“When they leave, wherever they go, they can take more covid with them, whether they go north to Louisiana or to a hotel in Tennessee, he said.” It provides a container for the virus to spread outside of Louisiana, because people refuses to get the injections. “
Honoré said state and federal officials must evacuate people who live in mobile homes, like Ozane and his family, and those who live in low-lying areas as soon as Saturday.
Many Lake Charles residents, like Ozane, are still reeling from the destruction they faced during Laura and the extreme floods in May. Due to the cascading disasters he suffered last year, he intends to evacuate his family to Houston as soon as possible.
“It’s very scary,” he commented. “It brings so many feelings that we have not yet recovered and we have already lost everything. We have not received any supplemental funding to help us get further from where we were last year.”
Scientists say the climate crisis is making tropical cyclones worse, as ocean water and warmer air temperatures provide more fuel for storms. The recent report of the United Nations Intergovernmental Panel on Climate Change (IPCC) concluded that the increase in the intensity of tropical storms in the last 40 years cannot be explained solely by natural causes, and that humans are a factor that contributes to warming.
“We have good confidence that greenhouse warming increases the maximum wind intensity that tropical cyclones can reach,” Jim Kossin, senior scientist with the Climate Service, an organization that provides climate risk modeling and analysis to governments, previously told CNN. and companies. “This, in turn, allows the strongest hurricanes – which create the greatest risk by far – to get even stronger.”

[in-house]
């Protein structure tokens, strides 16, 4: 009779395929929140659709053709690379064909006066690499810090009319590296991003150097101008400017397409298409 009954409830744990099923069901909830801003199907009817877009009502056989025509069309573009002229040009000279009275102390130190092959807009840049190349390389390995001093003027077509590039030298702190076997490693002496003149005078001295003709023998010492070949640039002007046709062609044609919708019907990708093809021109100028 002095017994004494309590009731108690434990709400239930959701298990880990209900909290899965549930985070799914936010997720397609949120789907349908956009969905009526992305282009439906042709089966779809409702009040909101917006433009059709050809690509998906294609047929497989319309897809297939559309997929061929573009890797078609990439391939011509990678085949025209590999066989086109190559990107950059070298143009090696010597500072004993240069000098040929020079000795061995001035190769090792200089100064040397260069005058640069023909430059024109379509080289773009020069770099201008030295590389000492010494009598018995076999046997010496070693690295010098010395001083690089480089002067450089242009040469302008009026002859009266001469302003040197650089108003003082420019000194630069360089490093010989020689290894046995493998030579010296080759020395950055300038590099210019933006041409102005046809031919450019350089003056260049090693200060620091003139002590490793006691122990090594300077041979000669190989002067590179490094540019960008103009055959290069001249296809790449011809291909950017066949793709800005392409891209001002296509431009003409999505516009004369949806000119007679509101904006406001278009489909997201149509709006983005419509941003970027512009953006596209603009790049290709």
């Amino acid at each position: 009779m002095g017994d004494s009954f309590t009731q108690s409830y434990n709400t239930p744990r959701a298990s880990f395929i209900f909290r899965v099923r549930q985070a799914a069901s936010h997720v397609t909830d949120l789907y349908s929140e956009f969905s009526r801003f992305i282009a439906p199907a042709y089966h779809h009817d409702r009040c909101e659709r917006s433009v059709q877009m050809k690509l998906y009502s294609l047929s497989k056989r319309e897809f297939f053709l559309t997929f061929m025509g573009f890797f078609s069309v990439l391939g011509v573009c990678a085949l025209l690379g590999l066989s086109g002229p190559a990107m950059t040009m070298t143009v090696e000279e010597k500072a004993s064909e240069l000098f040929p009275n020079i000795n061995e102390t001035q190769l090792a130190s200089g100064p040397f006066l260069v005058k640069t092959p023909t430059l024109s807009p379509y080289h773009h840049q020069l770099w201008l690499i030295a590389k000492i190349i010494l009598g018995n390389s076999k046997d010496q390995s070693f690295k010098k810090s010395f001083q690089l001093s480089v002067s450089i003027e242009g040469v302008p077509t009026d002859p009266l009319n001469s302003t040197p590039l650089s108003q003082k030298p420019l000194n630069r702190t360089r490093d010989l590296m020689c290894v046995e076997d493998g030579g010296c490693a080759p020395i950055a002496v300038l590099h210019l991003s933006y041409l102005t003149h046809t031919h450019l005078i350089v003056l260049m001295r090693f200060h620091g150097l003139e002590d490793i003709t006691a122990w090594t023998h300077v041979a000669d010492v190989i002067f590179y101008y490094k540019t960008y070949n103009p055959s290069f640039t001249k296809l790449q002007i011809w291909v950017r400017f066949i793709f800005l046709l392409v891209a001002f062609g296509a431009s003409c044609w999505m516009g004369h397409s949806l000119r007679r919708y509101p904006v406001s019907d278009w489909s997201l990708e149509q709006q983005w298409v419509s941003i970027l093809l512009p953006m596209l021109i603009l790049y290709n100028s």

Allison Wing, assistant professor of atmospheric sciences at Florida State University, said scientists have found that hurricane rains become more intense, leading to more flooding. He also noted that “compound events”, when multiple disasters occur in succession, have an increasingly significant impact.
“In addition to having hurricane after hurricane, you could have hurricane and then experience extreme flooding,” Wing told CNN. “And then you also have to worry about these things happening not just in the same place at the same time, but also within the same region or country.”
After the gulf was hit by back-to-back hurricanes and wildfires ravaged the west coast, a historic winter storm devastated Texas and parts of Louisiana. Wing said compound events, whether in the same region or country, reduce emergency resources.
“That’s something that national organizations like FEMA have to manage, how to deploy their resources on multiple threats in multiple areas,” he explained. “So this problem of compound events of all kinds of extremes is only going to become a bigger problem in the future.”
Hurricanes are driven by warm ocean water. As the planet warms, hurricanes can become more frequent and more intense. Wing noted that it is still scientifically uncertain how the number of hurricanes will evolve over time, but it is important to prepare for the many dangers that lie ahead as the climate crisis amplifies extreme weather.
Ozane, who now leads a disaster response group called The Vessel Project based in Lake Charles, said emergency management systems and disaster policies also need to be reworked, because the people who need the most assistance generally don’t. they receive due to barriers and social inequalities.
“Southwest Louisiana will not be a climate sacrifice,” he said. “We need to make sure the federal government and everyone else haven’t forgotten about us.”